Although satellite images are now widely available they are still underutilized by the conservation community. Yet, such images are tremendously useful for discovering and monitoring change, for understanding what is happening on the ground, and for simple and powerful communication.
A variety of reasons contribute to this under-use, including complicated systems for obtaining and processing images, the need for fast Internet connections, and the belief that images are too difficult to find and use.
TerraLook, which was conceptualized after discussions with protected area managers, addresses these issues by providing historical and recent images in a simple format that can be viewed on any computer without special tools, and easily pasted into presentations--all for free. Global image "layers" are available for the years 1975, 1990, 2000, 2005, and 2010, and these make it easy to identify and communicate trends in, for example, forest loss or encroachment into protected areas.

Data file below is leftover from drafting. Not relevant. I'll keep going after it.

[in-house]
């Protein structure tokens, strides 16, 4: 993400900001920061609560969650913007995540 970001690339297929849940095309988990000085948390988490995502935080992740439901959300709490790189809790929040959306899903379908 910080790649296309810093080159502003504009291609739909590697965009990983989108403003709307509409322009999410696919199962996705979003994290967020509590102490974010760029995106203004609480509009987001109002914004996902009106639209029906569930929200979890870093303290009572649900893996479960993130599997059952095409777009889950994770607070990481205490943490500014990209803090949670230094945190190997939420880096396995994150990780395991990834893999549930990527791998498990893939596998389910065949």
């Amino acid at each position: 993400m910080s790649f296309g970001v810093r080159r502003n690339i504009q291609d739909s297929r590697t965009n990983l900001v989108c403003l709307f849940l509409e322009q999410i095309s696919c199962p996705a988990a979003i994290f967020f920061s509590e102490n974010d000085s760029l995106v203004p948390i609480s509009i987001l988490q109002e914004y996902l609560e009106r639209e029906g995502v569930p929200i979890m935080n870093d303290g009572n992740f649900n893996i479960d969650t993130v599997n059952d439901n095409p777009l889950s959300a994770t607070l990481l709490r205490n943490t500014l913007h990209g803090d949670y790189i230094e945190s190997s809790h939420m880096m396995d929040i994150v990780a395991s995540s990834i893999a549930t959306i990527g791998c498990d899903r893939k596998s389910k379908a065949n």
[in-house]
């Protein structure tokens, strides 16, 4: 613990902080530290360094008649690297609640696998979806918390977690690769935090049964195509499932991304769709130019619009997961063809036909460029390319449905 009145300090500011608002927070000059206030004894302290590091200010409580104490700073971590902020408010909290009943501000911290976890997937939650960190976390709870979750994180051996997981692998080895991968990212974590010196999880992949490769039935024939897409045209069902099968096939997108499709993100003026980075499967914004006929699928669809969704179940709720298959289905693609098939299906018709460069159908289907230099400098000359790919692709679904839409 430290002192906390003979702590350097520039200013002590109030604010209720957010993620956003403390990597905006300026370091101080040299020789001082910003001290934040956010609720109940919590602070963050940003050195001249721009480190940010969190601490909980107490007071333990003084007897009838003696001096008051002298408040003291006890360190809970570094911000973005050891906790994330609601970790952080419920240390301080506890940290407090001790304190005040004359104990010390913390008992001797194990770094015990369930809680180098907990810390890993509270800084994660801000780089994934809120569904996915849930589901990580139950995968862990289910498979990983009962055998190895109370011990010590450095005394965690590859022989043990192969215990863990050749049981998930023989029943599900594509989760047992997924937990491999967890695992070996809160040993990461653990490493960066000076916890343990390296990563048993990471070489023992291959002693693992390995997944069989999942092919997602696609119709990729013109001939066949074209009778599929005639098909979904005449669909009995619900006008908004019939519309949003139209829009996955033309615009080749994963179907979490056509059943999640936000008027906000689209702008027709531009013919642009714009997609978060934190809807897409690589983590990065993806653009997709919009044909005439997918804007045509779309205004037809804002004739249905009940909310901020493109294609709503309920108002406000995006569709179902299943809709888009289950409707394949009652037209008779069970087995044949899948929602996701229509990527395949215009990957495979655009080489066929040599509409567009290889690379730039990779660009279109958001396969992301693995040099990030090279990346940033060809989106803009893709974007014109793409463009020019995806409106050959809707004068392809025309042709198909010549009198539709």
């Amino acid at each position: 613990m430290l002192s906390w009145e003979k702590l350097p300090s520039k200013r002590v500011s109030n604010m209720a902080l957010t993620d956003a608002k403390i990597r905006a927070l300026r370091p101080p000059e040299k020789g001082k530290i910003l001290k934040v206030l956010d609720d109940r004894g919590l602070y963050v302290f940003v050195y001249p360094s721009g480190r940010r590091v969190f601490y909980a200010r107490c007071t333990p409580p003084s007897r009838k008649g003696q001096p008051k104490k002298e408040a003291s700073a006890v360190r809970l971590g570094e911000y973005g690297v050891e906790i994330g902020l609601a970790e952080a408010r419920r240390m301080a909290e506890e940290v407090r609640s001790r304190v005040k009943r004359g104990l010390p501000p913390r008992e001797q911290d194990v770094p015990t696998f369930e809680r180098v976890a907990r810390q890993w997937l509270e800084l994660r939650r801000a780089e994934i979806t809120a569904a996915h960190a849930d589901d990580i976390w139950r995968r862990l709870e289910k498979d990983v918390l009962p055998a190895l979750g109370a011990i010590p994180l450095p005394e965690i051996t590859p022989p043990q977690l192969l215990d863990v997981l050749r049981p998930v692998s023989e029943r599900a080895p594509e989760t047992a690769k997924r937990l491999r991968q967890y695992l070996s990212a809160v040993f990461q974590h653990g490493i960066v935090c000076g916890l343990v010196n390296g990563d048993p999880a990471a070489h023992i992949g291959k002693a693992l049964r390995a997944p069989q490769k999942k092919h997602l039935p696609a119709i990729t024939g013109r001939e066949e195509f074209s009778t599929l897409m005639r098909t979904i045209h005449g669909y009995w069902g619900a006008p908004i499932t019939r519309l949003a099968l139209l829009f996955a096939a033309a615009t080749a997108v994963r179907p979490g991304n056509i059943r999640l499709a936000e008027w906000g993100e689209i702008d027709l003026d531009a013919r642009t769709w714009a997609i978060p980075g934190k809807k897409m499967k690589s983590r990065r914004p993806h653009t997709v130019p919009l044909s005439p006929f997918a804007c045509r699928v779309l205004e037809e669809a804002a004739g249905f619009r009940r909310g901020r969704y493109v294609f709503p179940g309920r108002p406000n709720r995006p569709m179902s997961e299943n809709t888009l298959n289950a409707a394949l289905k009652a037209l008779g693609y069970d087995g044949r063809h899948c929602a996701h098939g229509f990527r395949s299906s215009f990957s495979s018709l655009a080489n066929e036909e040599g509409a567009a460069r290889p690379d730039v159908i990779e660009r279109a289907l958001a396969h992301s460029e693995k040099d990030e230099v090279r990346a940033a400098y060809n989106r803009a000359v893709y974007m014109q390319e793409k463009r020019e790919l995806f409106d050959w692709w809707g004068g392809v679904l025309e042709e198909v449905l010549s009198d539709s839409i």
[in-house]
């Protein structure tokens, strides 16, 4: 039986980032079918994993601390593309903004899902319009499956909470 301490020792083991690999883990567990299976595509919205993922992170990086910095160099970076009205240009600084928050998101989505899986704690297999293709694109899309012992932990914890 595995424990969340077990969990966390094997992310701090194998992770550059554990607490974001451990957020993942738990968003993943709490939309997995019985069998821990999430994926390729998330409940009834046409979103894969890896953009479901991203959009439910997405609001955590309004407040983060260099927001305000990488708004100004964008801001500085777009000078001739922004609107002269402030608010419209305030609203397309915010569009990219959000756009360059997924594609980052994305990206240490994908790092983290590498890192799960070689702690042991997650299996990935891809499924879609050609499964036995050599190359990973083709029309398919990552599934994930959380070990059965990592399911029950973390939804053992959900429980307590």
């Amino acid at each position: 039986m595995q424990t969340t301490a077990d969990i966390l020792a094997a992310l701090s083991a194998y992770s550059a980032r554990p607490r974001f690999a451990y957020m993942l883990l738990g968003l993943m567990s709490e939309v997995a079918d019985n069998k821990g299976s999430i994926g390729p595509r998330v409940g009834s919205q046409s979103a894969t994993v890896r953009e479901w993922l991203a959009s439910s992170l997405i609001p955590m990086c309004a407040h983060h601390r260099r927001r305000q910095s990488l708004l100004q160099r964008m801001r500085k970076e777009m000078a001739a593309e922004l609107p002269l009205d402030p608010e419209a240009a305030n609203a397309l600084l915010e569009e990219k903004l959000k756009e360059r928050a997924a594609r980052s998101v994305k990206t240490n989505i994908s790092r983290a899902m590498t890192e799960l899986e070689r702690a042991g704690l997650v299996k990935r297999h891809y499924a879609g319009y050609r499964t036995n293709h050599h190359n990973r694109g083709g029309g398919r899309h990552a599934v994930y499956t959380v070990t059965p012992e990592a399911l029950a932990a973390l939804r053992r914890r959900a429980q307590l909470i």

Additionally, over two million more satellite images, from 2000 to the present, are available from an instrument called ASTER. And, through a special arrangement with ASTER, locations can be automatically and periodically monitored upon request, for free, anywhere on the globe.
Because many users need visualization and analysis tools, simple-to-use software is also available. This free, open source software provides a suite of basic image processing and "GIS" capabilities that help a user easily locate an area of interest on a map, then display, roam, and zoom the image, compare images acquired at different times, draw on the image, and a variety of other actions.
If satellite images or TerraLook are of interest, you may want to sign up for Conservation Campus 0062--Satellite Images for Conservation: A painless introduction using TerraLook. But sign up early as this course was heavily oversubscribed at the 2008 WCC in Barcelona.